The Kerkstraat stretches from the Kerkplein to the Thorbeckestraat and Badhuisplein. It may well be the oldest street in Zandvoort, being mentioned in a 1590 deed of sale document.
Throughout the history of Zandvoort, when only a few streets had names, Kerkstraat divided the town into a northern and a southern part, and locations were taken from this street. It was only in the nineteenth century that more streets acquired their own names.
The first town hall was built on the Kerkstraat in 1873 and it served this purpose until 1912 when the present town hall on Raadhuisplein (then called Tramplein) came into use. The first official Post Office was also built on the Kerkstraat and served this purpose between 1850 and 1899 at the site of the present number 28.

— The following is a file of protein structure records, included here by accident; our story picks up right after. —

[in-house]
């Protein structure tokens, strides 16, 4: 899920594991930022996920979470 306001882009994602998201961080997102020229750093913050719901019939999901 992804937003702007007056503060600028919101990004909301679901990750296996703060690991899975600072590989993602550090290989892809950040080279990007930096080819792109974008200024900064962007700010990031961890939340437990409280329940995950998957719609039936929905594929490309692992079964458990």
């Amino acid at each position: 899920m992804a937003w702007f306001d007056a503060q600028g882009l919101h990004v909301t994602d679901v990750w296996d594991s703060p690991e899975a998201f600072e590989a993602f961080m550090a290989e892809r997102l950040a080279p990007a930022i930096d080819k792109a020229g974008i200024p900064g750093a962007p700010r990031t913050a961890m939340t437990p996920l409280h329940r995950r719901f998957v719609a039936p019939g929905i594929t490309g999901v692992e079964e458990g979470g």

The street was sometimes called Dorpsstraat: it was so named in the 1881 edition of the Badcourant. From that time onwards it began to develop into one of Zandvoort’s most important – and centrally located – shopping streets. It did not remain untouched by the great demolition of 1943, and both its side streets, Bodeweg and Buureweg were destroyed.
High-resolution photo looking up Kerkstraat towards back of Hotel Driehuizen